The past two weeks or so have seen at least one historic meltdown — the virtually unprecedented disintegration of the credit markets. The question that won’t be answered until November 4 is whether they’ve also witnessed a secondary collapse — the self-destruction of the John McCain candidacy.
If so, the two will have been obviously related. When the economic crisis hit, it was bad news for the country, but also a godsend for Barack Obama’s campaign — as long as voters are focusing on the economy, it benefits the Democrats. And, more important, the crisis and the bailout that could have dearly cost taxpayers reminded voters how much they dislike the incumbent, George W. Bush, who, incidentally, hasn’t covered himself in glory over the past fortnight. Anyone connected with him — and in case you needed reminding, he and John McCain are members of the same party — was bound to suffer as a result.
But so far McCain has taken a bad situation and made it worse. In a presidential campaign, voters evaluate the candidates to see how they will handle the rigors of the office. This situation offers an ideal test of coolness and vision in a crisis. So far, Obama has successfully navigated it; McCain has hit an iceberg.
Impulsive to a fault, in the past several weeks McCain has certainly been anything but steady at the helm. The economy is good — oops, no it isn’t. I’m for the Paulson plan — no, maybe I’m not. I won’t be going to the debates unless there’s a bailout deal — oh, I guess I’ll go. All along, McCain’s trump card had been that Obama was too inexperienced to offer voters the stability the nation requires. That argument looks a lot shakier today.
Against all odds, again
If it persists until Election Day, that impression of volatility will particularly hurt McCain among women. Commentators frequently misunderstand the gender gap. Women voters actually don’t tend to be that much more liberal than male voters, as is commonly thought, but rather, historically speaking, they tend to be more risk averse. That is why Richard Nixon actually carried the female vote against John Kennedy in 1960.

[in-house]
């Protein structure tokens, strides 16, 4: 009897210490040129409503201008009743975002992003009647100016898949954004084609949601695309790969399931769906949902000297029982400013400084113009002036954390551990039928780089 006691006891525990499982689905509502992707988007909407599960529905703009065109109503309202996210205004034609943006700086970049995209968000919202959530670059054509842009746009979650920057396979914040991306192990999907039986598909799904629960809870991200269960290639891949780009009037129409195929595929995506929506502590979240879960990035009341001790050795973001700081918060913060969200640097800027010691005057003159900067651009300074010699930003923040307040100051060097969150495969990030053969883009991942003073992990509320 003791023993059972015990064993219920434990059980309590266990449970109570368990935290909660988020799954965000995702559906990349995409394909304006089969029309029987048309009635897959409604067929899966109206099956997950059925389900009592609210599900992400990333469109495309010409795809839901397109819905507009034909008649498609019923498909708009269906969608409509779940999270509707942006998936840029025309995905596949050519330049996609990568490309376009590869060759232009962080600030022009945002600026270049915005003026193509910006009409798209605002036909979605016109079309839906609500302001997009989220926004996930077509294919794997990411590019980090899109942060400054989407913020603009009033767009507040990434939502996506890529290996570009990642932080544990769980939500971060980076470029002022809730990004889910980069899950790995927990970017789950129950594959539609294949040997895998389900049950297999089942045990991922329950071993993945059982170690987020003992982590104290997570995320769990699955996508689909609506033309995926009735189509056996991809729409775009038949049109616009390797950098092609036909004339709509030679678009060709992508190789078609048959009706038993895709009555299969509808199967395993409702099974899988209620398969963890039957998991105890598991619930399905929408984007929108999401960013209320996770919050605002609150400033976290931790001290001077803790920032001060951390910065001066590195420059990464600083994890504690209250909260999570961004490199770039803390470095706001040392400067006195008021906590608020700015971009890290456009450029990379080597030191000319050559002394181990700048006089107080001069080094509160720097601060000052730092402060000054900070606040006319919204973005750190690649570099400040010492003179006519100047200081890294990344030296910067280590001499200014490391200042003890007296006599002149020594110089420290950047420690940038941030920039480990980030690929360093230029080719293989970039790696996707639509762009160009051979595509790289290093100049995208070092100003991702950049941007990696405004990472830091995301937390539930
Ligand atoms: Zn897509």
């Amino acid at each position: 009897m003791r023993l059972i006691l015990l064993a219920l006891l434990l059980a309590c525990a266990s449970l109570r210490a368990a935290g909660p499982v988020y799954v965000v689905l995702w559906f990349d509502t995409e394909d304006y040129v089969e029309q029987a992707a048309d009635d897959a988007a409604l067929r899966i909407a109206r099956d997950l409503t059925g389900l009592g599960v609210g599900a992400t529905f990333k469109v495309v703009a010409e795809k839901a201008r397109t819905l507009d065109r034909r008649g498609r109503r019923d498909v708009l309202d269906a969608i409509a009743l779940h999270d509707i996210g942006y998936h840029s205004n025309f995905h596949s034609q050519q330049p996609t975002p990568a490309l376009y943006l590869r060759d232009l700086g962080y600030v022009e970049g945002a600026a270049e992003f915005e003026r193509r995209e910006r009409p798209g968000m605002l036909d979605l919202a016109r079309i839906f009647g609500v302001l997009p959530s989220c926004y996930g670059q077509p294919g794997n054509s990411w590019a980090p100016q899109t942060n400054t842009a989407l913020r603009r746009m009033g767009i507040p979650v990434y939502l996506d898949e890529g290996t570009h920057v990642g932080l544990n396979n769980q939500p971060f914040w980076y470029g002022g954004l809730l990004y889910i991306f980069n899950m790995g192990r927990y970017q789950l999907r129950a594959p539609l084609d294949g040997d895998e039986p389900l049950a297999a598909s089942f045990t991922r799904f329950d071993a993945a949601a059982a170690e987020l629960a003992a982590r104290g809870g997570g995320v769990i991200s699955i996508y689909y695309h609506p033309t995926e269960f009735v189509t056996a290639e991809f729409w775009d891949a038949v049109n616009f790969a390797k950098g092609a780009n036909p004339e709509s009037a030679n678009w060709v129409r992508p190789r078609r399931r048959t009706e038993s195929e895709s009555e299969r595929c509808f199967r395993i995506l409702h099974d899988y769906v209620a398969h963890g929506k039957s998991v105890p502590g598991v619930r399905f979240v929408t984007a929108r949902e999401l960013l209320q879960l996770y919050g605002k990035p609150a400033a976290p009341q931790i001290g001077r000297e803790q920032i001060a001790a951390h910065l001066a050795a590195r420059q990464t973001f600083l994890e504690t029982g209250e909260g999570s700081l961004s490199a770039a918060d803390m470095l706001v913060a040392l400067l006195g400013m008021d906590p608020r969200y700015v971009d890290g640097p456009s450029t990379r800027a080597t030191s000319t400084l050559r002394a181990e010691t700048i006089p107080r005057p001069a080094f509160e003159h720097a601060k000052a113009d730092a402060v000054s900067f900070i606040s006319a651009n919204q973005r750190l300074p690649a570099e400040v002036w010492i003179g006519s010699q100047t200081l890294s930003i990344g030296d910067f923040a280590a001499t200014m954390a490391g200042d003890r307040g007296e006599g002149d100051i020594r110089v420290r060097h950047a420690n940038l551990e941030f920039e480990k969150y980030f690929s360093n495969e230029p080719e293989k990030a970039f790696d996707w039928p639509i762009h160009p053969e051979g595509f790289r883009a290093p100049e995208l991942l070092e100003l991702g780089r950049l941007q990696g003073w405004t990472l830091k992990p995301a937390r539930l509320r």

Since then, however, with their threats to partially dismantle the welfare state, Republican presidential candidates have usually come across as riskier and more bellicose, thus appealing less to women than men.
In this election, McCain has a chance to pick up more of the female vote than the typical Republican, because of the McCain-fanned fear that Obama is too new and untested — and a perception that McCain is the lesser risk. Given McCain’s behavior over the past two weeks, though, it’s becoming harder to make that case.
Equally as bad for the Arizona senator, from a strategic perspective, is the time McCain spent in Washington this past week trying to secure a deal — time that would have been better spent getting ready for the key first debate. When you’re behind, you have to crystallize for voters specifically why voting for the other candidate is a mistake. On Friday night, McCain at least had to explain why he had suspended his campaign — namely, to secure a better deal for taxpayers. But he never did, and on Monday the package failed.
To be sure, McCain can come back. After all, his candidacy had been written off once before, about a year ago, and look where he is now. Given that events and his own behavior have hurt his candidacy, though, McCain probably needs some kind of event — a foreign-policy crisis, an Obama gaffe, a truly memorable debate performance, or better yet, some heroic leadership to forge a compromise that ends the Capitol logjam — to help move things back his way. He also has to hope that Sarah Palin doesn’t embarrass the ticket in her prime-time debate.
What’s intriguing is that McCain seems to relish beating the odds. It’s almost as if he’s happier coming from behind. And, in the last 10 days or so of the campaign, McCain may benefit from a closing rush, as voters weigh both their fear of the known versus their fear of the unknown, and the prospect of a complete Democratic takeover of government. But one suspects it didn’t have to be this way.
Some pundits have praised McCain’s fighter-pilot mentality in this campaign: the way he shifts and turns on a dime. Yet those qualities aren’t necessarily what the electorate is looking for in a president. To use another well-worn metaphor, voters want their ship of state to sail smoothly, without incident, so they can go about living their lives and pretty much ignoring their government. With McCain at the helm, the voyage may be exciting, but everyone gets seasick. The risk for him now is that on November 4, the reaction is: thanks, but no thanks. We’ve booked this trip with another captain.
To read the “Presidential Tote Board” blog, go to thePhoenix.com/blogs/toteboard. Steven Stark can be reached at firstname.lastname@example.org.
Odds: 2-1 | this past week: 5-6
Odds: 1-2 | this past week: 6-5